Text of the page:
Someone's been building a case that the open discussion of her health conditions points to Munchausen syndrome.

By Renee Cherry
February 13, 2020

Jameela Jamil has proven she's not afraid to put people on blast, especially if they're posting sponcon for Flat Tummy tea or appetite-suppressant lollipops. Most recently, it's a conspiracy theory rather than diet culture that has her fired up. The rumor? That the actress has Munchausen syndrome. (Related: Jameela Jamil Called Out a New TV Show Where Judges Decide If Contestants "Deserve" Plastic Surgery)

Writer Tracie Egan Morrisey, a writer who's written for The New York Times and Vice among other pubs, has an Instagram story thread dedicated to her theory that Jameela Jamil has Munchausen syndrome, a condition in which someone acts like they have a health problem when in reality they've caused their own symptoms. The thread includes a lot of screenshots from interviews with Jamil and social media posts. Based on the screenshots, Jamil has spoken about suffering a concussion, being involved in car accidents, having Celiac's and food allergies, having labyrinthitis (an inner ear disorder), suffering from breast cancer, and having an eating disorder while working as a model. Morrisey maintains that she's picked up on discrepancies in Jamil's interviews. (Related: Jameela Jamil Helped Instagram Create a New Policy On the Promotion of Weight-Loss Products)

In response, Jamil defended that she's genuinely experienced the health conditions. "First I'm lying about my sexuality, now I'm now being accused of munchausens?" she tweeted. "By an unhinged idiot who didn't even realize in all her 'research' that my car accident injury stories are 'different' because they were about TWO SEPARATE CAR ACCIDENTS 13 years apart? You can keep it." In a resulting thread, Jamil went on to clarify details about her health history.

Between Morrisey's deeply involved thread and all the responses to Jamil's posts on Twitter, it's a lot. If you're more interested in learning about Munchausen syndrome than falling down that rabbit hole, here's what you should know.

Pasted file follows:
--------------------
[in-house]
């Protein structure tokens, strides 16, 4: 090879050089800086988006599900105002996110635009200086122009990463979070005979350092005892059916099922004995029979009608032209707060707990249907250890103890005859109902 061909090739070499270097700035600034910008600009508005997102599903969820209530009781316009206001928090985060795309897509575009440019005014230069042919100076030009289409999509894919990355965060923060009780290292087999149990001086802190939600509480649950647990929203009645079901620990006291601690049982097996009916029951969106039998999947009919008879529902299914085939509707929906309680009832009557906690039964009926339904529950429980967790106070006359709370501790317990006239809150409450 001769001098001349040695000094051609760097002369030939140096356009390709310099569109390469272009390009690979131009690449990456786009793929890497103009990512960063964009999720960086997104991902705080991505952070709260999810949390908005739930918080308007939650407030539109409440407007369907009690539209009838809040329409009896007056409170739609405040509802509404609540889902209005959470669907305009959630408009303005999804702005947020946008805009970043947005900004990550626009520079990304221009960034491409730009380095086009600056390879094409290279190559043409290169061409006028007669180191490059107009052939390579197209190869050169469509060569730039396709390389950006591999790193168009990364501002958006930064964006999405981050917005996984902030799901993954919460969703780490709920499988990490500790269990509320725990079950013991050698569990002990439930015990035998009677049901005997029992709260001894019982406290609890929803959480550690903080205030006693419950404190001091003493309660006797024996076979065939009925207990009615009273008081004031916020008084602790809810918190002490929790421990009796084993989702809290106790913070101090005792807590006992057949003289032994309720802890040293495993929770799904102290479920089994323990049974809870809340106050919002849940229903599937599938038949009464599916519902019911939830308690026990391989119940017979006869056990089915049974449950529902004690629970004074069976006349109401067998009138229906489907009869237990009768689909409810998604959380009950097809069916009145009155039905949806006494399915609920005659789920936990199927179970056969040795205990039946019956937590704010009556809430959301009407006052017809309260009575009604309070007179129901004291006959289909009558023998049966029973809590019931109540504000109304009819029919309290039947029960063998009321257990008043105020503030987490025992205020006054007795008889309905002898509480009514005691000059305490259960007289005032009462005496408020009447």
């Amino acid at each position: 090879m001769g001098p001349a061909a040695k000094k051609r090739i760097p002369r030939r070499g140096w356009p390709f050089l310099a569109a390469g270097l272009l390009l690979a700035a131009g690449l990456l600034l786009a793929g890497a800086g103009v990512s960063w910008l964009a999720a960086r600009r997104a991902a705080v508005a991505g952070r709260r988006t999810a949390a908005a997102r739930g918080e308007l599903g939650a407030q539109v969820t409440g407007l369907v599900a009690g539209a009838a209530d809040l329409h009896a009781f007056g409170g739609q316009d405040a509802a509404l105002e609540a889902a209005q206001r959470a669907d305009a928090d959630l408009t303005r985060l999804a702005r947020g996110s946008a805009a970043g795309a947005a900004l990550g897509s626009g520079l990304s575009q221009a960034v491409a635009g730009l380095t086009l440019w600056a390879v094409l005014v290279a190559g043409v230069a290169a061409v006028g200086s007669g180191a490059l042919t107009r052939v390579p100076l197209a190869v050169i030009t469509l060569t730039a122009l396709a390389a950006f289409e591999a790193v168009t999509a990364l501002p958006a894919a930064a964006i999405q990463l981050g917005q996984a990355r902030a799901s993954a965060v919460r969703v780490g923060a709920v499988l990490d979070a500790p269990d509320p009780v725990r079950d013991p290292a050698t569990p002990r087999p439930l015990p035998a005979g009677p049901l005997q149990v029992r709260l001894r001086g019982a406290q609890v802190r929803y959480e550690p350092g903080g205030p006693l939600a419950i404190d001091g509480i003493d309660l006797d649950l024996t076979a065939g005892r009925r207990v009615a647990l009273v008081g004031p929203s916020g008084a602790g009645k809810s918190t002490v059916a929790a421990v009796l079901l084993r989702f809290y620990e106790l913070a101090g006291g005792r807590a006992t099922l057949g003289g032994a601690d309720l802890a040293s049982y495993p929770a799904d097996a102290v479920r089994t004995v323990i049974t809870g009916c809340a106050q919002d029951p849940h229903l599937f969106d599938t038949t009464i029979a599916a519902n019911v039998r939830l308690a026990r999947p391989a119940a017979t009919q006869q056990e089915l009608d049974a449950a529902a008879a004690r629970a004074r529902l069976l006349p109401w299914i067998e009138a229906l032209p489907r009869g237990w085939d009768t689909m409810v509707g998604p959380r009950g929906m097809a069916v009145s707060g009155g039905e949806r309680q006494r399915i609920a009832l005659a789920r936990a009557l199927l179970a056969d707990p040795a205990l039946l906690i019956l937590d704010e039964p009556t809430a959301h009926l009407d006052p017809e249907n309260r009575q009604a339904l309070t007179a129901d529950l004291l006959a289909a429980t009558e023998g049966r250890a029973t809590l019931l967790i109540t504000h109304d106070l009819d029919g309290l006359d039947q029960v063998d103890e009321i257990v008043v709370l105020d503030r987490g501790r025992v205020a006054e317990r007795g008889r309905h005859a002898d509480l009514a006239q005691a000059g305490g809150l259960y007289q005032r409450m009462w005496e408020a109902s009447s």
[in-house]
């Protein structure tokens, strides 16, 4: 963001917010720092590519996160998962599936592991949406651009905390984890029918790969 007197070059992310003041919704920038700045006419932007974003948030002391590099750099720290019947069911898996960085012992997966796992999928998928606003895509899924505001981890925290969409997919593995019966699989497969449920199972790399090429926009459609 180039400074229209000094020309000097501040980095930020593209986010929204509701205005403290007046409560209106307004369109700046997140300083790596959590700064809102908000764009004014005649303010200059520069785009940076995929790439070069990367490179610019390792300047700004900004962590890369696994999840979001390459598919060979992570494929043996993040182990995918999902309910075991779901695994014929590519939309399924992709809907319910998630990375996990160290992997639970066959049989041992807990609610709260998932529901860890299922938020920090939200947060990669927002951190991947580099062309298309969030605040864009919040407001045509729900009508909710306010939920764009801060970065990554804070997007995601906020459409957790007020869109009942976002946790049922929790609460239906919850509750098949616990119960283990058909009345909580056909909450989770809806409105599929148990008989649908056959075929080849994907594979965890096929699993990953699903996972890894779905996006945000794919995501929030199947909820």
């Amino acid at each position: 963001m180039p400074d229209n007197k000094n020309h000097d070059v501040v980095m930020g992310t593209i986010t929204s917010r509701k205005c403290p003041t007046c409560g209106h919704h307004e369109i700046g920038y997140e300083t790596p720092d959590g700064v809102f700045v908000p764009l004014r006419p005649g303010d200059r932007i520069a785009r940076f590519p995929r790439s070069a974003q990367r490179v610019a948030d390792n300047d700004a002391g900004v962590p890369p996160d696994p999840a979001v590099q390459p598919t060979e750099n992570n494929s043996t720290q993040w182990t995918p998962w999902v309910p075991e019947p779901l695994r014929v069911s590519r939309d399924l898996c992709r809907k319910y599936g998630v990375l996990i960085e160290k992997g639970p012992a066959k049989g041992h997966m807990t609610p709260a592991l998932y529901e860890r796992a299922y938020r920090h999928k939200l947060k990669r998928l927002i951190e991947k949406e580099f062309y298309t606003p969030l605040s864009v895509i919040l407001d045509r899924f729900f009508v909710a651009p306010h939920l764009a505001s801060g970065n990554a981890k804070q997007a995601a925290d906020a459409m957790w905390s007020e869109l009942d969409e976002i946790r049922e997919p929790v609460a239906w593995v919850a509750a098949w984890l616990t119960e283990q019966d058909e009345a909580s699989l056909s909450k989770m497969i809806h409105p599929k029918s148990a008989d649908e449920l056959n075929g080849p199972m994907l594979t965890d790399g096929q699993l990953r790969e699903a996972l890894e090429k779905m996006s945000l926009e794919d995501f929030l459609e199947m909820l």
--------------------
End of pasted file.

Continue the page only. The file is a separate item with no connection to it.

What is Munchausen syndrome?

Munchausen syndrome, now referred to as factitious disorder, is "a disorder where someone repeatedly and deliberately acts as if they have a physical or mental illness when they are not actually sick," says Jennifer Dragonette, Psy.D., executive director of Newport Academy in Northern California. "Someone with Munchausen syndrome may lie about or fake symptoms and even hurt themselves to bring on symptoms." They're generally motivated by a desire for the attention that comes with being sick, not a desire for money, notes Dragonette.

Not everyone does it to themselves, though. Munchausen by proxy (aka factitious disorder imposed on another) is a variation of the condition in which a guardian or caretaker projects conditions on the person they're caring for. This may sound familiar: A famous name associated with Munchausen by proxy is Dee Dee Blanchard. Blanchard acted as if her daughter Gypsy Rose had leukemia and muscular dystrophy when, in fact, Gypsy wasn't sick. (This case became so famous it's been the subject of many TV specials and an HBO documentary called Mommy Dead and Dearest.)

How common is Munchausen syndrome?

Mental health experts consider Munchausen syndrome to be rare, but there's no reliable estimate of how many people have it, according to the Mayo Clinic. Part of the problem is that it's difficult to diagnose. "Munchausen syndrome is challenging to identify," says Sanam Hafeez, Psy.D., a neuroscientist in New York. "Most symptoms at first are related to physical illness such as chest pain, fever, headache, or stomach problems." Not exactly dead giveaways, considering the myriad other illnesses that share those symptoms.

"Also, people with Munchausen syndrome will fake sick, alter test results, and pretend they have other illnesses," says Hafeez. "It can be hard for the doctor to diagnose the mental illness because the patient is deceitful, and they have to rule out all other diseases first." (Related: Jameela Jamil Just Revealed She Has Ehlers–Danlos Syndrome)

How is Munchausen syndrome treated?

Diagnosing Munchausen syndrome is only half the battle. It's also difficult to treat. "After examining all other possible illnesses, doctors can diagnose a patient with Munchausen syndrome," says Hafeez. "Psychologists and psychiatrists will run a series of assessments at this point to confirm the illness."

Treating Munchausen syndrome is a matter of altering the way the person thinks and acts, says Hafeez. "The doctors will do this through two types of therapy: psychotherapy and cognitive behavioral therapy."  The interventions aren't considered cures for the condition, just ways to help manage it.

As for whether Jamil has Munchausen syndrome? Her interviews over the years aren't going to hold the answers. And it's not really the internet's place to say.

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